Tell us about yourself and how many books you have written.
In a past life, Bronwyn Elsmore was an academic – hence the variation in the sorts of books she has written – 10 of her own to date, with a few more shared with others, or edited. But it’s the writing career that came first, and as well as books her hundreds of published works include articles, short stories, poetry, and stage-plays. Currently, she spends most of her writing time on fiction. Home is Auckland, New Zealand’s stunning City of Sails, though she is rather inclined to wander other places in the world.
What is the name of your latest book and what inspired it?
Backwards Into the Future, is a novel about growing up in a small town –
people, events, hopes, and what happens to them. Some readers have said it is a ‘novel with the feel of a memoir about it’. Though it is not autobiographical, Bronwyn has woven into the book a lot of memories of her own upbringing in a similar small town, so readers will likely experience many ‘hey, I remember that’ moments. Writing this story about friendship was, in part, a work of acknowledgement of my roots, with thoughts about past and present.
Do you have any unusual writing habits?
From what I have read about the lives of many other authors, particularly some big-name males from the past, I’ve often wondered if I am unusual. No whisky, no drunken binges – in fact I’m quite abstemious, how could I be a writer? I do like coffee, though I usually limit my daily cups to 1 or 2. And none of that get up at 4 a.m. business that some writers talk about! I used to be more disciplined than I am now – sitting down and pushing myself to get on with it. If I didn’t have an external deadline, I’d set one for myself, and make up rules about how much to produce. Then I’d pretty much keep office hours. These days I’m a bit nicer to myself, allowing myself to take time off.
What authors, or books have influenced you?
I really can’t single out any one book or author. There is a line from one of my favourite poems that springs to mind here – Tennyson’s Ulysses – I am part of all that I have met. I think that must be particularly apt to this question. While I have not knowingly tried to write like anyone else, given all the reading I have done, a lot must have rubbed off and helped my style.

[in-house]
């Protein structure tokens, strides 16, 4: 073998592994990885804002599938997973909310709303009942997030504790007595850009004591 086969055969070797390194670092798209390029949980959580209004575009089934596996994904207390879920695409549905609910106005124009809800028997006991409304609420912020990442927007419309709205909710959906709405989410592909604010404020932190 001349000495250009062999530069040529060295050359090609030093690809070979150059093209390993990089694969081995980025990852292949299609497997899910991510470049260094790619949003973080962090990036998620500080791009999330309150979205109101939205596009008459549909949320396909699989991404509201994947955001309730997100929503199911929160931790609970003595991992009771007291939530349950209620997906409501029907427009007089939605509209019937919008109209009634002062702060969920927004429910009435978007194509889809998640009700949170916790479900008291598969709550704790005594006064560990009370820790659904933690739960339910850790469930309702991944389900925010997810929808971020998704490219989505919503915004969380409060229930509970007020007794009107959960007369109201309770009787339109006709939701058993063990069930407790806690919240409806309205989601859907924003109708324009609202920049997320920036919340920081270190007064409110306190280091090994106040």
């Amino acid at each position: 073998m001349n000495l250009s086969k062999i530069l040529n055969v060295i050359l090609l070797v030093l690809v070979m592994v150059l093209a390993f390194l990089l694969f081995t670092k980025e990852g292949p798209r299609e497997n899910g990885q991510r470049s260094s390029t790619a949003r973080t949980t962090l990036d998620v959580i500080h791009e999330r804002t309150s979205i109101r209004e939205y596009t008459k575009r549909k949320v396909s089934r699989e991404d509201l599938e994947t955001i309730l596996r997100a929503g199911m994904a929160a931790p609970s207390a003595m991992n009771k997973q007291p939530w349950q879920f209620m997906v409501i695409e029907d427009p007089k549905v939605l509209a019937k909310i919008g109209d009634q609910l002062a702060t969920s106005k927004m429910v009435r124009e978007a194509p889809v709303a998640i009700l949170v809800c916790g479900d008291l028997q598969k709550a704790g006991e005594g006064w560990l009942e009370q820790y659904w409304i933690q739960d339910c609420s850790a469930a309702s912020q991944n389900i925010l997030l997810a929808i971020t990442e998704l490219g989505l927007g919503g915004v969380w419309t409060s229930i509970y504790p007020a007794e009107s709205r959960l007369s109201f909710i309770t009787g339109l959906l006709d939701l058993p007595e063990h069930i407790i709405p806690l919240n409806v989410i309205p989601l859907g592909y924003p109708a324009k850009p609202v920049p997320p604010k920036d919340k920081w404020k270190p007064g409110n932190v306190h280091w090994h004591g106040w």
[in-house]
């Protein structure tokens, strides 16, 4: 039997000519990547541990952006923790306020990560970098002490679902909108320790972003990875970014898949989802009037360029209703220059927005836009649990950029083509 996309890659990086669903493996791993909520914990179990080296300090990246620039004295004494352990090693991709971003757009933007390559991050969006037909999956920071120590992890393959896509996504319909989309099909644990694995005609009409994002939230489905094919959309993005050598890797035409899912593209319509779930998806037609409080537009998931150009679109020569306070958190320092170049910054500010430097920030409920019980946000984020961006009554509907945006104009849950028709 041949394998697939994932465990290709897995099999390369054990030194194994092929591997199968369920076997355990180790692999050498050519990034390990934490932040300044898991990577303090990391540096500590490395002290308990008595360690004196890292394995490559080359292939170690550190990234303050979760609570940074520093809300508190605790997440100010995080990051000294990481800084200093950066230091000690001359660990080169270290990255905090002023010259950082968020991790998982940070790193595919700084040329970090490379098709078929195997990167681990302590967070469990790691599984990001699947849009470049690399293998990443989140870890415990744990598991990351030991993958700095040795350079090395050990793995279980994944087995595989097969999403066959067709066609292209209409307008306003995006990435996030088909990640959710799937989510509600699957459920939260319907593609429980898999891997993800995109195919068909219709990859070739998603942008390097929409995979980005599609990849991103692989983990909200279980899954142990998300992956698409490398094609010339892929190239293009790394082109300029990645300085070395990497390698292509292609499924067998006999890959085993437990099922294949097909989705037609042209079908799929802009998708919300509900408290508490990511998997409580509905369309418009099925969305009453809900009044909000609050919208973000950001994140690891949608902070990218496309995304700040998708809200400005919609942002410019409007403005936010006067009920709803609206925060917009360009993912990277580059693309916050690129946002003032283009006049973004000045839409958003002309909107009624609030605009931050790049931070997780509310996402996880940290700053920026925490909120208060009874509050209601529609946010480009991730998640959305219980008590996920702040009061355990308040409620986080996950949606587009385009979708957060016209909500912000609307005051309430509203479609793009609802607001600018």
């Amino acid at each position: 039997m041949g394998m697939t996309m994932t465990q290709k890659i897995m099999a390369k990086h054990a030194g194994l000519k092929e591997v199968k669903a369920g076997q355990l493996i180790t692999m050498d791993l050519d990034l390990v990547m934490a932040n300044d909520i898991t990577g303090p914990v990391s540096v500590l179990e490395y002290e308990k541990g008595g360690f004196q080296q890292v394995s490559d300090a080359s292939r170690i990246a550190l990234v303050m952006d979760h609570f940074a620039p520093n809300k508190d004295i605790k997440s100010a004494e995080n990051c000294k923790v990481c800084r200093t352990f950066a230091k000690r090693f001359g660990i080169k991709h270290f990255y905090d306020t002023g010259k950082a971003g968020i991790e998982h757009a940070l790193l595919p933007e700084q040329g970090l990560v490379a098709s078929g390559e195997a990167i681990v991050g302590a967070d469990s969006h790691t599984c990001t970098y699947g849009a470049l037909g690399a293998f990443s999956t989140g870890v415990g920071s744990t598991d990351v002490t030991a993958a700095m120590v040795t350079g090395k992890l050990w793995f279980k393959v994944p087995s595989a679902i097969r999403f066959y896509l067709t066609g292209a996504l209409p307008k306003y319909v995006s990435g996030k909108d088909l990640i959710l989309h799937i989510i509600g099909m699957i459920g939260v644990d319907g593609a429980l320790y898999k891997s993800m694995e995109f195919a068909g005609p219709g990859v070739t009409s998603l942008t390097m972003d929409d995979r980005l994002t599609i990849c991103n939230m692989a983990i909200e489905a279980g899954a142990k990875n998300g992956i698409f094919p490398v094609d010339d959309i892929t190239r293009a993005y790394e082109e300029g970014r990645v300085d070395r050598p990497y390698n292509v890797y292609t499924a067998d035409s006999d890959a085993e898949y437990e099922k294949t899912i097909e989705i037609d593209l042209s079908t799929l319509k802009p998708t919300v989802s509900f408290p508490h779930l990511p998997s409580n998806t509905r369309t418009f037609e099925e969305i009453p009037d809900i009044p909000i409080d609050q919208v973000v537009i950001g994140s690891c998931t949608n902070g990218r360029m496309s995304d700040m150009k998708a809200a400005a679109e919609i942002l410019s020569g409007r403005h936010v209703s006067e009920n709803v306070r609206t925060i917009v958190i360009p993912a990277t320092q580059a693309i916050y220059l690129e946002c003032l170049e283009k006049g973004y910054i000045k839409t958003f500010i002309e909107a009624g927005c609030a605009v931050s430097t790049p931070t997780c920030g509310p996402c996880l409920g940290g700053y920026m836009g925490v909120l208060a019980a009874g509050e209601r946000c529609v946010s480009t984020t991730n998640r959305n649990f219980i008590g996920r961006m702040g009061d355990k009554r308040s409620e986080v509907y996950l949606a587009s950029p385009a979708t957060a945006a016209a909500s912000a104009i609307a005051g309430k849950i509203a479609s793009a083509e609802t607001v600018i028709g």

What are you working on now?
After years of promising myself, I am getting together a volume of my short stories. Most have been published before, but some will be seen in print for the first time. There’s a variety, so I expect readers will laugh, cry, and think.
What is your best method or website when it comes to promoting your books?
It’s the one I’m still trying to find! If writing a book is hard to do – and it is, believe me – marketing it is much more difficult. Along with so many authors, I find the business of promoting myself is contrary to my personality. Online sites such as this make the task a little more bearable, so THANK YOU for this opportunity!
Do you have any advice for new authors?
Yes – do not be in a hurry to publish. Too many books are published far too soon, without sufficient time and care. Get professional help – assessment, editing, proofing.
What is the best advice you have ever heard?
Well, my father told me decades ago to always turn the wheelbarrow in the direction you want to wheel it, before you fill it up. That’s still good practical advice!
What are you reading now?
For so many years while I was writing non-fiction, that’s what I mainly read. Now I’m enjoying catching up with novels – literary fiction, contemporary, fantasy, science fiction. But I also enjoy reading biographies and memoirs.
What’s next for you as a writer?
Fame and fortune would be good – even if moderate. A best-selling novel. A smash hit stage play. Film rights. Any of those would be great.
What is your favorite book of all time?
Gee, how can I pick one over others when I’ve read so many that I’m grateful that their author took the time to write. I will say that, when I look at my bookshelves, there are some authors who stand out, and I must read their works again – Patricia Grace, Charles Dickens, Amy Tan, Salman Rushdie being just a few.